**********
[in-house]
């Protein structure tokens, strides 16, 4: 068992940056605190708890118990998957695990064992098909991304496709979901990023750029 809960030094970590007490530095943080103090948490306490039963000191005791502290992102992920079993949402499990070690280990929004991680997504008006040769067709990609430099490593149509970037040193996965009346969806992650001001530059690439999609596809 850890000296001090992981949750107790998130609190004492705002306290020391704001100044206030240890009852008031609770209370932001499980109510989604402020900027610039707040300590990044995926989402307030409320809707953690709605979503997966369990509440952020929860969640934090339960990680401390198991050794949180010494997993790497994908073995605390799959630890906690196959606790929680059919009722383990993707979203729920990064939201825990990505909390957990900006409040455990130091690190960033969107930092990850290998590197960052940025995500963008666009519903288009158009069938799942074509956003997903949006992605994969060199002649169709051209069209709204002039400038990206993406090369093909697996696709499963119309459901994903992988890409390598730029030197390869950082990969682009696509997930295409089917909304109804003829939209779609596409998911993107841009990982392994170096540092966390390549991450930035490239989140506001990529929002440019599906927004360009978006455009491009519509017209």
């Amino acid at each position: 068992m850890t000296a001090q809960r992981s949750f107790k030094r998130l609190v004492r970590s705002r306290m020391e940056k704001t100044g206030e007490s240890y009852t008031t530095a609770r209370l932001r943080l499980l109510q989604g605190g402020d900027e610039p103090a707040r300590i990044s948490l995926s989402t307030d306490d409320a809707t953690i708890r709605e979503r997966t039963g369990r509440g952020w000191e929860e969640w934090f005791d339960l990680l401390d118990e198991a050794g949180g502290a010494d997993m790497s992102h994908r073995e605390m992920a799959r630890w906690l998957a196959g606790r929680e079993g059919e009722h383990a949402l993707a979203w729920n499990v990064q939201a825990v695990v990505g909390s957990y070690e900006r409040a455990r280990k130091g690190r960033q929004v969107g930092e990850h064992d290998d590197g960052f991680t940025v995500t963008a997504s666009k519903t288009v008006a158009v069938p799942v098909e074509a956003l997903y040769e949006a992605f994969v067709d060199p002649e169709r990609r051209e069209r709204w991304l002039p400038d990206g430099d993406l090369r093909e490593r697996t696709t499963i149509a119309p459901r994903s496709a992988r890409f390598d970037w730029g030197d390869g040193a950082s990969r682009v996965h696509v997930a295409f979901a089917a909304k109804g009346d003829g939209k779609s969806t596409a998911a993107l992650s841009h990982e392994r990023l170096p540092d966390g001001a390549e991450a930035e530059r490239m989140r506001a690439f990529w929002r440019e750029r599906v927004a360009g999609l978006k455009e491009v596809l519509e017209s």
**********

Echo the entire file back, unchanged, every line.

[in-house]
């Protein structure tokens, strides 16, 4: 068992940056605190708890118990998957695990064992098909991304496709979901990023750029 809960030094970590007490530095943080103090948490306490039963000191005791502290992102992920079993949402499990070690280990929004991680997504008006040769067709990609430099490593149509970037040193996965009346969806992650001001530059690439999609596809 850890000296001090992981949750107790998130609190004492705002306290020391704001100044206030240890009852008031609770209370932001499980109510989604402020900027610039707040300590990044995926989402307030409320809707953690709605979503997966369990509440952020929860969640934090339960990680401390198991050794949180010494997993790497994908073995605390799959630890906690196959606790929680059919009722383990993707979203729920990064939201825990990505909390957990900006409040455990130091690190960033969107930092990850290998590197960052940025995500963008666009519903288009158009069938799942074509956003997903949006992605994969060199002649169709051209069209709204002039400038990206993406090369093909697996696709499963119309459901994903992988890409390598730029030197390869950082990969682009696509997930295409089917909304109804003829939209779609596409998911993107841009990982392994170096540092966390390549991450930035490239989140506001990529929002440019599906927004360009978006455009491009519509017209």
């Amino acid at each position: 068992m850890t000296a001090q809960r992981s949750f107790k030094r998130l609190v004492r970590s705002r306290m020391e940056k704001t100044g206030e007490s240890y009852t008031t530095a609770r209370l932001r943080l499980l109510q989604g605190g402020d900027e610039p103090a707040r300590i990044s948490l995926s989402t307030d306490d409320a809707t953690i708890r709605e979503r997966t039963g369990r509440g952020w000191e929860e969640w934090f005791d339960l990680l401390d118990e198991a050794g949180g502290a010494d997993m790497s992102h994908r073995e605390m992920a799959r630890w906690l998957a196959g606790r929680e079993g059919e009722h383990a949402l993707a979203w729920n499990v990064q939201a825990v695990v990505g909390s957990y070690e900006r409040a455990r280990k130091g690190r960033q929004v969107g930092e990850h064992d290998d590197g960052f991680t940025v995500t963008a997504s666009k519903t288009v008006a158009v069938p799942v098909e074509a956003l997903y040769e949006a992605f994969v067709d060199p002649e169709r990609r051209e069209r709204w991304l002039p400038d990206g430099d993406l090369r093909e490593r697996t696709t499963i149509a119309p459901r994903s496709a992988r890409f390598d970037w730029g030197d390869g040193a950082s990969r682009v996965h696509v997930a295409f979901a089917a909304k109804g009346d003829g939209k779609s969806t596409a998911a993107l992650s841009h990982e392994r990023l170096p540092d966390g001001a390549e991450a930035e530059r490239m989140r506001a690439f990529w929002r440019e750029r599906v927004a360009g999609l978006k455009e491009v596809l519509e017209s």